Christmas amnesty: Mercy for the holiday: countries release over 1000 prisoners

More than 1,000 prisoners in Germany were released early for Christmas.

Christmas amnesty: Mercy for the holiday: countries release over 1000 prisoners

More than 1,000 prisoners in Germany were released early for Christmas. This was the result of a survey by the German Press Agency among the justice ministries of the federal states.

The largest number of those released was in the most populous state of North Rhine-Westphalia, where 291 prisoners were released. The total of at least 1,056 early releases this year means a significant increase compared to 2021, when the federal states only released a little more than 800 offenders early.

The Christmas amnesty is intended to bring a nice celebration to prisoners who would be released around the turn of the year anyway. However, there are also prisoners who refuse early release and prefer to spend Christmas in prison.

In the case of the Christmas amnesty, prisoners are usually released only days or a few weeks before their planned release. The requirements for early incarceration are strict: only inmates who did not attract negative attention in prison and who did not have to serve a long prison sentence are eligible.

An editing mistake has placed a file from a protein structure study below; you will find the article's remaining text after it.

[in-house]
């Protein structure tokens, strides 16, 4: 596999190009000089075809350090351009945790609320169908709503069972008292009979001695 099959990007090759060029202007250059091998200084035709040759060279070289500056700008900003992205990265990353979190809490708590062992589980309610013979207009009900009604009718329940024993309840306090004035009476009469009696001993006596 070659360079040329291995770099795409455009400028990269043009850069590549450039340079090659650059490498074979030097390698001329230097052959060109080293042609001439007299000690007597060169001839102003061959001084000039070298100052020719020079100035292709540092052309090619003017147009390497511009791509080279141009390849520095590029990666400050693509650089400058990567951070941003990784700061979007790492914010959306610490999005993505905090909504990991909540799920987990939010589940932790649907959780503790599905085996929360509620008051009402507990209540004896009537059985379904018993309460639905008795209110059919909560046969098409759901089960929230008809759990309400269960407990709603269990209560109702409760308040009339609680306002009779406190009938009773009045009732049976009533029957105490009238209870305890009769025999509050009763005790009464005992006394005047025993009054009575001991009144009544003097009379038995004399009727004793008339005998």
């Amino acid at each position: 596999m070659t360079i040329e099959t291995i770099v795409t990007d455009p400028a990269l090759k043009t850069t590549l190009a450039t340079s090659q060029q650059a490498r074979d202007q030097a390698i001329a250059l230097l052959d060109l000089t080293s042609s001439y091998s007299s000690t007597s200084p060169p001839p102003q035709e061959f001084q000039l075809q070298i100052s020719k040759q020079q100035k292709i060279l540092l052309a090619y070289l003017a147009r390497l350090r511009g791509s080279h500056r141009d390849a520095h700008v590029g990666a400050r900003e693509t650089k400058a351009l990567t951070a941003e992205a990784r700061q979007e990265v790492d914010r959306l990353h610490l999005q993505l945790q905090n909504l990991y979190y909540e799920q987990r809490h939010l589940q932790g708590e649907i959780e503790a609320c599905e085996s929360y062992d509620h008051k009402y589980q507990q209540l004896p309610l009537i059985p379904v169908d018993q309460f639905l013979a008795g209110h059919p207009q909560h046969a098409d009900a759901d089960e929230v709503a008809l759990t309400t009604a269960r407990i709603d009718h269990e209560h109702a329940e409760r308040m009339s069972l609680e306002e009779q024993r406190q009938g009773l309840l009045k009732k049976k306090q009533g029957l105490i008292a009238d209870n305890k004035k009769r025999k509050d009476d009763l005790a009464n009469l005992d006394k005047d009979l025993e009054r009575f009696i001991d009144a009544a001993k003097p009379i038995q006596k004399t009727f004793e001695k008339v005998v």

Difficult to look for a place to live and work around Christmas

In Baden-Württemberg, the gates were opened early for around 200 prisoners. The amnesty "benefits those imprisoned whose prison sentence would end in the last few weeks of the year," said Justice Minister Marion Gentges (CDU). "People shouldn't be out on the street when nobody can be reached in the counseling centers and social welfare offices between the years."

Berlin, where more than 160 criminals were released early, makes similar arguments. "In the past it has been shown that the search for apartments and jobs is particularly difficult at Christmas and at the turn of the year, which is why the state of Berlin is beginning to grant graces at the end of October," said Senator for Justice Lena Kreck (left).

According to a judicial spokesman, the majority of Berlin offenders who were released early were in prison for theft or physical harm. Other cases involved fraudulently obtaining benefits, mostly fare evasion.

At least that many prisoners were released in the other federal states: Rhineland-Palatinate 88, Hesse 75, Saxony 48, Lower Saxony 46, Brandenburg 40, Schleswig-Holstein 26, Hamburg 23, Saxony-Anhalt 22, Mecklenburg-Western Pomerania 16, Bremen 9, Thuringia 7, Saarland 5.

One country does not participate

Jacqueline Bernhardt (left), Minister of Justice in Mecklenburg-Western Pomerania, puts politicians' expectations of the Christmas amnesty in a nutshell: "Basically, we see a really good chance for the prisoners who benefit from the Christmas pardon that they will find their way into the Use freedom in the family circle for a new phase of life without further crimes."

In Thuringia, the Ministry of Justice emphasized that the seven releases so far are not a "Christmas amnesty", but rather the basis is a decree about "merciful acts on the occasion of Christmas".

As in previous years, Bavaria is not taking part in the so-called Christmas amnesty. "Changing a legally binding sentence by way of clemency must therefore be reserved for absolutely exceptional cases and must not depend on the coincidences of the calendar," said the Free State's Ministry of Justice.

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